Home / CD Review: Esthero’s Wikked Lil’ Grrrls

CD Review: Esthero’s Wikked Lil’ Grrrls

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In 1998 Esthero’s Breath From Another dropped to critical acclaim. Unfortunately, commercial success wasn’t part of that package, and since then, Esthero has become one of the most widely respected and under recognized personas in the industry.

Over the last seven years she’s collaborated with the Blue Man Group, Black Eyed Peas, Sugar Ray, and DJ Krush among many others. She’s been featured on soundtracks for television, film, and video games. It seems, after all of that, it’s time to receive what’s due.

Esthero’s upcoming album, Wikked Lil’ Grrrls is an amalgamation of her talents, playing out her abilities to be a trip-hop goddess, an R&B songstress, a twenties jazz vocalist, and even a pop rock singer. Esthero does it all glowingly, and in the end leaves the listener confused, though not without impressing repeatedly over Wikked’s 17 tracks.

“I’m so sick and tired of the shit on the radio, and MTV they only play the same thing, no matter where I go I see Ashanti on the video. I want something more.” Esthero belts this as soon as the disc begins, and it’s immediately apparent she’s been stretching her boundaries a bit since the nineties. Her vocals are as fiery as they are seductive, and rather than looking to improve on her near flawless genre work, Esthero chose to collaborate with multiple producers including Sean Lennon and Spookey Ruben, resulting in a refreshing collection of songs, each worthy of individual success.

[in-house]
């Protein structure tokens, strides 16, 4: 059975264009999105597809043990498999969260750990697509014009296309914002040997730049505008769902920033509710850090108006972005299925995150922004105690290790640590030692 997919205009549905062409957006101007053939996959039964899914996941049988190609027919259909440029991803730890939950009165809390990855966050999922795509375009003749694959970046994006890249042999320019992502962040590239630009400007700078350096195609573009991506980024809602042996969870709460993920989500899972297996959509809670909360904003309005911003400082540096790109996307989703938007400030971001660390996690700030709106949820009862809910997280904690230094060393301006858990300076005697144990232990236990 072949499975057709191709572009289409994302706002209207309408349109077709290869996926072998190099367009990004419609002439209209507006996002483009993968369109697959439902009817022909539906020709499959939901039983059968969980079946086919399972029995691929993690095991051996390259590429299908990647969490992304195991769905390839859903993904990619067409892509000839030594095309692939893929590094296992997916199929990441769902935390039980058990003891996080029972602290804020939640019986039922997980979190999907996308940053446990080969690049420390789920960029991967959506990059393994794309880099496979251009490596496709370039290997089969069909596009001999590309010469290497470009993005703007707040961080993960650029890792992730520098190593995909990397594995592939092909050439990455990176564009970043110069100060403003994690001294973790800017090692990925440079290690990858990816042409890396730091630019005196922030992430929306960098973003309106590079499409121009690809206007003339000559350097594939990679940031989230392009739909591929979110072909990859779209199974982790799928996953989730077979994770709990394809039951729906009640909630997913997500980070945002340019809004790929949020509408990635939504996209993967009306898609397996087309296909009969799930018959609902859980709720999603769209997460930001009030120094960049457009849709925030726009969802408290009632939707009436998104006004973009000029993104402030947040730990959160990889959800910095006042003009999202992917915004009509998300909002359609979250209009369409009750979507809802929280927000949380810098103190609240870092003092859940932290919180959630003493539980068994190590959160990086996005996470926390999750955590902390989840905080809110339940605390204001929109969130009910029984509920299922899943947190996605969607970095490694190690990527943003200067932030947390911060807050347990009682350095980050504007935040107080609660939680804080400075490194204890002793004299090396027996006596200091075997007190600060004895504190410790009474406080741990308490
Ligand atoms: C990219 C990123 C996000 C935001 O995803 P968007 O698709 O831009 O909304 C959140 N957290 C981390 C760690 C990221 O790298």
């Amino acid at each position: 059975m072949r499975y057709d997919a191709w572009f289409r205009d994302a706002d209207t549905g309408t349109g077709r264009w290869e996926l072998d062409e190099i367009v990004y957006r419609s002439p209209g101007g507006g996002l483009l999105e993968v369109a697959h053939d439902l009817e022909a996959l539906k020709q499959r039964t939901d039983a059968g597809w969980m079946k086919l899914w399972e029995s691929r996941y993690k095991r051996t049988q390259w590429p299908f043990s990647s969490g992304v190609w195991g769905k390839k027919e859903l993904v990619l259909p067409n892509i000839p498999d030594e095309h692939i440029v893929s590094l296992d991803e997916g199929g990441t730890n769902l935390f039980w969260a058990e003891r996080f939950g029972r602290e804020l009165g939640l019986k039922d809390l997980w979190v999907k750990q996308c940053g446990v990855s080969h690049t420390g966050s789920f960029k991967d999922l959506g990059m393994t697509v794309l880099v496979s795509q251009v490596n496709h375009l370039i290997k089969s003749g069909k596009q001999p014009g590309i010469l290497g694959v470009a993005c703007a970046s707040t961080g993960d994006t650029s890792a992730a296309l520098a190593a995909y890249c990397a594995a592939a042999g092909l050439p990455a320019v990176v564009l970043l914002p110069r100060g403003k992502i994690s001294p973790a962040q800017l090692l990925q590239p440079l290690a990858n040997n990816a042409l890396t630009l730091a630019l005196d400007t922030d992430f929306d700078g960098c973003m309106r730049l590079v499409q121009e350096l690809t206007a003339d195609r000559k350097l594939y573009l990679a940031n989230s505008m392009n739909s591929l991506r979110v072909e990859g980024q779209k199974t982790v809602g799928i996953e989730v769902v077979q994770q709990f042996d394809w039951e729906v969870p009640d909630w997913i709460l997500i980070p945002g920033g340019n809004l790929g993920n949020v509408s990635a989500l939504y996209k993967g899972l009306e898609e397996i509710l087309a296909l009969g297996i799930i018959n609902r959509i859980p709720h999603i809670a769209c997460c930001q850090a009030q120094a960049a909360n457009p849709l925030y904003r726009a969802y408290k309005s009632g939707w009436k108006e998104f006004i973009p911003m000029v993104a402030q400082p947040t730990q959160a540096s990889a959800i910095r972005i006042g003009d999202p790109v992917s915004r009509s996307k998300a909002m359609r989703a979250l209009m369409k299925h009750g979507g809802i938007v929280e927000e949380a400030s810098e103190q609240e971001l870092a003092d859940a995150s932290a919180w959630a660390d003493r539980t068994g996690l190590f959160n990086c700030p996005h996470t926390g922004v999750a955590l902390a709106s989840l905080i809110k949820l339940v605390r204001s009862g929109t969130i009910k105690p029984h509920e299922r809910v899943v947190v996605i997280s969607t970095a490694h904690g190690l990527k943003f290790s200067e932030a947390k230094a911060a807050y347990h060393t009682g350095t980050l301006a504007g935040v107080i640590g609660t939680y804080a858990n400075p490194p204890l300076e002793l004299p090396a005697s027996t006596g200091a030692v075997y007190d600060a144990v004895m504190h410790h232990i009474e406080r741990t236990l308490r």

The album’s problems don’t lie within the tracks themselves (though poems and phone messages, while interesting initially, tend to quickly be deemed as skippable as skits on a rap album. Fortunately, there are few of these). Each song perfects what it is trying to be. “Gone” is a sensuous and sad R&B tune while “Beautiful Lie” holds an iconic trip-hop sound. “Junglebook” is a thumping dance club number and “If Tha Mood” works as the album’s notable booty shaker. Unfortunately, amongst all of the fantastic individual productions, cohesion is lacking.

Wikked Lil’ Grrrls, in the end, plays out like a collection of incomparable singles. Possibly, a greatest hits of songs unreleased over the last three-fourths of a decade. Either way, Esthero has released another remarkable album that will hopefully break her into the mainstream.

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About M. R. Benning

  • MB, This work of art in words you have created now has another venue for success, glory and taking control of the world – and many more eyes – at the Advance.net Web sites, a place affiliated with about 10 newspapers.

    One such site is here.

    Also please let your contact know the review is published at one more place. That helps a lot.

    Thank you.
    Temple Stark